Monday, 21 March 2016 19:22

Complementing Ruqyah Therapy in the Treatment of Major Depressive Disorder Patient: A Case Study

Poster Presentation at 8th Muslim Mental Health Conference
Hamidi and Azian at 8th Muslim Mental Health Conference, Dearborn, USA.

The Secretary and Director of Research of PISANG, Ms Nor Azian Ab. Rahman, presented a poster presentation at the 8th Muslim Mental Health Conference in Dearborn, USA from 17th to 20th March 2016. The conference was attended by academicians, psychologists, psychiatrists and other professionals in the mental health sector. There was great interest in the poster presentation and a full paper is planned in the near future. The paper will be written by Dr Zul Azlin Razali (Psychiatrist and Senior Medical Lecture, Islamic Science University of Malaysia), Nor Azian Ab Rahman (Graduate Research Assistant, Institute of Malay World and Civilization, National University of Malaysia) and Prof. Dr Supyan Hussin (Faculty of Social Science and Humanities, National University of Malaysia).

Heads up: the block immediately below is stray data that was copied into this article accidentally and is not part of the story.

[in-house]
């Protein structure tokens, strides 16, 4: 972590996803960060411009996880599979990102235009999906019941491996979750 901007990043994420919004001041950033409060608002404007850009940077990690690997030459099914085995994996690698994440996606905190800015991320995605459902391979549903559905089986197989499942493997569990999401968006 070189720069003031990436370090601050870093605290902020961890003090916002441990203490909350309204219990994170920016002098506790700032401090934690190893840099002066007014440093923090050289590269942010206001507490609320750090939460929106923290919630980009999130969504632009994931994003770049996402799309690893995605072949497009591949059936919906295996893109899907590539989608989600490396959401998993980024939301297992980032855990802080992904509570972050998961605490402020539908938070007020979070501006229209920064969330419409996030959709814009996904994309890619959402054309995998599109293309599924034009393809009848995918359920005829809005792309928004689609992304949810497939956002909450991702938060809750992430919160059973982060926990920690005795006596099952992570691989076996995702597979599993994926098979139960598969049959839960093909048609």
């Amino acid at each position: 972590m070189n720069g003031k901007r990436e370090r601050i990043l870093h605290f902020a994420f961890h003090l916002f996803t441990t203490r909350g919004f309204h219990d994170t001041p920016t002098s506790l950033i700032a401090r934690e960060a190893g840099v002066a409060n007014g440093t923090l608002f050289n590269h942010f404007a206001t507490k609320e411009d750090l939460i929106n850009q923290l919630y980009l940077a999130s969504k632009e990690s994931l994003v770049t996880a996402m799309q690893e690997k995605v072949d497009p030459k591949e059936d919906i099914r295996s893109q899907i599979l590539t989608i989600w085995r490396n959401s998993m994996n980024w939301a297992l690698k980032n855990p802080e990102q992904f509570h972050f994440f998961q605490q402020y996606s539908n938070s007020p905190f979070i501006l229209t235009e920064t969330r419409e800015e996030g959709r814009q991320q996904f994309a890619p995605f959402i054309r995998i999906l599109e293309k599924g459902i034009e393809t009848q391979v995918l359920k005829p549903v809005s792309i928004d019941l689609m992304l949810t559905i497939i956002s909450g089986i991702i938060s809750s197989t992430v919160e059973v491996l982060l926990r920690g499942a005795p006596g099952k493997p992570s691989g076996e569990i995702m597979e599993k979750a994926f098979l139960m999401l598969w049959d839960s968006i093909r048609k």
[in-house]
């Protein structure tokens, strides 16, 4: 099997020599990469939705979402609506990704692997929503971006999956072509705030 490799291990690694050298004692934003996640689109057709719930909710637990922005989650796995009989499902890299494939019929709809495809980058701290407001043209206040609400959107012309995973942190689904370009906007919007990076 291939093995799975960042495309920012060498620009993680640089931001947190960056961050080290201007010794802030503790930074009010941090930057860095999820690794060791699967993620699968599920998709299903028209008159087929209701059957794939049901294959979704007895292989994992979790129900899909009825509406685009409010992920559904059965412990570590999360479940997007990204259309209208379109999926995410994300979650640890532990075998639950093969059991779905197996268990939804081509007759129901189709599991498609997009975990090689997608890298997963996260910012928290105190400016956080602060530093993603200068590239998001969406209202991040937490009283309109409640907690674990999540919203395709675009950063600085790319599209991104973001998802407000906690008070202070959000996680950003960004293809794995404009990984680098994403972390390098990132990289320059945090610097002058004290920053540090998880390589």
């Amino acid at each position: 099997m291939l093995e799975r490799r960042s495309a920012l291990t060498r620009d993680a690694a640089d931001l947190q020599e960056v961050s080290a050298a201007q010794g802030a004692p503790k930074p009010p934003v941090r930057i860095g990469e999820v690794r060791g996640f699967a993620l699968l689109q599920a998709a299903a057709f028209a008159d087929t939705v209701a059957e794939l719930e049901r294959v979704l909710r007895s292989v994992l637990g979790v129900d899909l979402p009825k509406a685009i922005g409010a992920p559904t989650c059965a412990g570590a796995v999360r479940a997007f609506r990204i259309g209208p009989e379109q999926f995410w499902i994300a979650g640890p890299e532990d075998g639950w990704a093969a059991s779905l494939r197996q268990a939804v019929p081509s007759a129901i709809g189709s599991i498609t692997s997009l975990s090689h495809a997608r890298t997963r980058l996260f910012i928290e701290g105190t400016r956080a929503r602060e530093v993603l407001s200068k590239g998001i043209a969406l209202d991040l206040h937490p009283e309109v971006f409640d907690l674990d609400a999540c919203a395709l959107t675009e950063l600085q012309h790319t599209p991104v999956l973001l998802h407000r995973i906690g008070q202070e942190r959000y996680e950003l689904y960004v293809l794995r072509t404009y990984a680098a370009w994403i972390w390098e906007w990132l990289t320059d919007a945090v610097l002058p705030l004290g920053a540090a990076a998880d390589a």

Ruqyah as a complementary therapy has many success stories and these need to be published in academic journal. This is also in line with one of the objectives of the formation of PISANG. We have our own internal research and are also collaborating with other academicians and professionals to speed up the process of promoting ruqyah as a mainstream complementary therapy through academic and scientific research. At present, there are many variants of ruqyah and nobody can be sure of what therapy they will get when the step into a ruqyah therapy centre. Ruqyah means "incantation" and ruqyah therapy is any therapy using incantations that are shari'ah-compliant.

Just like "talking therapy" has many variants, "ruqyah therapy" also has many variants. We are hopeful that current research on ruqyah therapy will lead to the development of one or more variants of ruqyah therapy that is evidenced-based.

Khalil Center
Hamidi and Azian discussing with Hooman Keshavarzi (Executive Director) and Dr Fahad Khan (Psychologist and Deputy Director) of Khalil Center in Chicago.